The Idiot's Guide: How to Change a Light Fixture

So while we were quite literally watching paint dry, we had a chance to get to a few other tasks - most importantly replacing the ceiling fan with the custom light fixture! You have no idea how excited I was to see it in place since it had been a work in progress since October. (more details about the fixture to come in tomorrows post).

But today's post is purely practical. It the Idiots guide to changing a Light Fixture complete with a step by step photo guide.


Hello Mr. Ceiling Fan. Prepare to meet your maker. Bwahahhahahahahhahhah.

I'm sure many of you already know how to do this, not to mention there are loads of other sites that provide these tutorials but personally I never felt comfortable until my brother showed me how in person.

Feel free to skip this post if the know how is old news but if the idea of fiddling with electrical - even in this most superficial way - has scared you off before, keep reading. I promise, even an idiot can do it. (In this case its my brother who is playing the part of idiot while I snap the photos but he is really quite a smart guy.) Important stuff is in bold, optional steps are italized.

Step 1: Switch off the breaker to the fixture. I like to be on the safe side so I shut down the whole apartment. (My brother doesn't mind nearly getting electrocuted a little bit so he believes its not entirely necessary to do anything but shut the switch off but let's not listen to him. Mmm, okay?)

Step 2: Find the screwdriver you swear you just saw. Have your brother accuse you of moving it to another room. Defend self with righteous proclamation that he was the last to use it. Find said screwdriver was sitting right in front of both of you the entire time.


Step 3: Unscrew the plate that covers the do-dads in the ceiling (yes, that is the technical term!), exposing the junction box.


Step 4: Disconnect the existing fixture by breaking the wire connections. Remove tape, unscrew caps and untwist wires. Unscrew whatever is holding your light fixture in place. There, your old fixture should now be free.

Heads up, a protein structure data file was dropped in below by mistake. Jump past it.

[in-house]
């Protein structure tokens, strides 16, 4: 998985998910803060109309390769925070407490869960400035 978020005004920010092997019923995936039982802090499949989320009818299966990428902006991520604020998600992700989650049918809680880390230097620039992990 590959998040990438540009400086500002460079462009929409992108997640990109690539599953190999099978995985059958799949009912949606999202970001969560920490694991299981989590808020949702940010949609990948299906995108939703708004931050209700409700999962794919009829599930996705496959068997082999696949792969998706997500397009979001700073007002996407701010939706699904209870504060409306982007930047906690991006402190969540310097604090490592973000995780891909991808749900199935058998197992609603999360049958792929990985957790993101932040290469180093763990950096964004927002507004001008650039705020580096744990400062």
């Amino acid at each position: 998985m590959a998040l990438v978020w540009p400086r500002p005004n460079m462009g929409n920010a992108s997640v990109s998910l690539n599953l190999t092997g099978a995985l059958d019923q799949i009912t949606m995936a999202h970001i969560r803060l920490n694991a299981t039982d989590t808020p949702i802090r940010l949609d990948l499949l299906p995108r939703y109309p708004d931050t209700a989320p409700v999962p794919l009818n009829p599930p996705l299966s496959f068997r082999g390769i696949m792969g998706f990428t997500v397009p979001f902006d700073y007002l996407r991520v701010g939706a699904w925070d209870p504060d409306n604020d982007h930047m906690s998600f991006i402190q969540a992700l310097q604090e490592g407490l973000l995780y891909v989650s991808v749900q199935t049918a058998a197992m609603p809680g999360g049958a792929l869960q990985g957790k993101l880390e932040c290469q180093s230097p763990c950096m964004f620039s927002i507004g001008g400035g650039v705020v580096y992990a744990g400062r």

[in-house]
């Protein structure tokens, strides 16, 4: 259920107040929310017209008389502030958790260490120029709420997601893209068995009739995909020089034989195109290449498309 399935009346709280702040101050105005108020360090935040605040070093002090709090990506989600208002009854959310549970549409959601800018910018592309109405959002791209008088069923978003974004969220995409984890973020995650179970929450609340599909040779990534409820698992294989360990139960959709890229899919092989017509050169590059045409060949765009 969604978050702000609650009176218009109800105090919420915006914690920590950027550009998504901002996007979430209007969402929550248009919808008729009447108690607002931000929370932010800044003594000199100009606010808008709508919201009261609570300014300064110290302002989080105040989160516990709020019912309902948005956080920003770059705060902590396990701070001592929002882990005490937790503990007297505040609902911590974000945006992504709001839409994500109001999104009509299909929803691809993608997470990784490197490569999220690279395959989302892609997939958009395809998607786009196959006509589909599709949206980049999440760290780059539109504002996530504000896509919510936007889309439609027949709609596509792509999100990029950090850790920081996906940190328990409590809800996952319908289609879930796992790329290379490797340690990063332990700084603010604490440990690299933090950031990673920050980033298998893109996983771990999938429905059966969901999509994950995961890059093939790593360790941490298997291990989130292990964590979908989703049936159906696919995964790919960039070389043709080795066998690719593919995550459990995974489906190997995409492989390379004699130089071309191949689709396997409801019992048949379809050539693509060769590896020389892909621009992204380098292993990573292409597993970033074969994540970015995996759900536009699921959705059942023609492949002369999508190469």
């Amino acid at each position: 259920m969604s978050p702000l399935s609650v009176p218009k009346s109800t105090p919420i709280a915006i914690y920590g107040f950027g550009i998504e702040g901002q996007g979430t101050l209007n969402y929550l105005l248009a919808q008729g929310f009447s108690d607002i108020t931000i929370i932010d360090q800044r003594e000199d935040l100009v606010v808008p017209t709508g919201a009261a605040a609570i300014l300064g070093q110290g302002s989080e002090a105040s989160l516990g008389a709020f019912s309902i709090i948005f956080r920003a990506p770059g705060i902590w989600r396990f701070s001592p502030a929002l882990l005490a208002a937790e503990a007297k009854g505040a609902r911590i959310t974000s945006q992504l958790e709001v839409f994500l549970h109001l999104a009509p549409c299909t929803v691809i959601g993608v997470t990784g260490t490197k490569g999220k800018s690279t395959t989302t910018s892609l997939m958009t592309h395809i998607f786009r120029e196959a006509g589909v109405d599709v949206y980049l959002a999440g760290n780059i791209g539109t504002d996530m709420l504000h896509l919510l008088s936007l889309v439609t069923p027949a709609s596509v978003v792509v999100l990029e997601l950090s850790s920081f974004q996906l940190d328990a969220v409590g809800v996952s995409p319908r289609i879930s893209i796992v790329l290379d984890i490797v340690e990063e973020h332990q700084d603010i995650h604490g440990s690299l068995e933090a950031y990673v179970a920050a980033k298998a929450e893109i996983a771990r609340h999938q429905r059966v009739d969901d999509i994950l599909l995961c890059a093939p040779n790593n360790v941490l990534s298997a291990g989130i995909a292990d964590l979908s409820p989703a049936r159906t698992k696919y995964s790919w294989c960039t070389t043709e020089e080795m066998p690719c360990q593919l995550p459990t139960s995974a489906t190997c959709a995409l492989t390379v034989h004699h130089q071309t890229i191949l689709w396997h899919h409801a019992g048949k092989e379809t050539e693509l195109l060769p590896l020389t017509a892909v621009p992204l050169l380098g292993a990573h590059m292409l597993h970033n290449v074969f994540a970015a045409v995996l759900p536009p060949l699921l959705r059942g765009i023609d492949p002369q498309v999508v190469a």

Your ceiling should look something like this. You might also be experiencing arm fatigue right about now from feelslikeforeverbutonlytakes5minutes of using your arms over your head. Curse self for lack of upper body strength, take a break to watch Hoarders. Continue to step 5.


Step 5: Our junction box didn't have a ground wire already in it so we made one using some green covered wire and screwed it into the bit of the junction box labeled "GR". See, easy peasy. (If your junction box has a ground wire already, skip this step.)


Step 6: Using the plastic covering color as your guide, reconnect the wires. Black with black, white with white, green with green. First twist the little copper wires together, then screw the plastic caps on. We also threw a layer of black tape on there but that isn't entirely necessary.


Step 7: Screw fixture to junction box using the mounting hardware that comes with the fixture. Wonder why previous owners painted around the fixture rather than the entire ceiling.

Step 8: Turn the breaker back on, flip switch, marvel at your out your dazzling handywork!

So there you have it. If you've been putting off a change because you just weren't up to risking electrocution, fear no more!

Back with more details on the fixture and the rest of the shore kitchen makeover later this week.


  1. Jill Stigs2:08 PM

    ooooooooooo...the top of the light fixture looks cool!

  2. I'm so glad you posted this! I was looking at light fixtures, getting ready to buy one while convincing myself that I could do it on my own. I've had my dad change everything out before. So this was the perfect kick in the pants to empower myself. Thanks!

  3. This always seems intimidating! Thanks for the post....

    I also have the "where did I leave the screwdriver" amnesia... tragic always

  4. Definitely not old news. But do you know you're a tease? Show the fixture. Show the fixture.

  5. No light fixture reveal? Not fair! Can't wait to see it.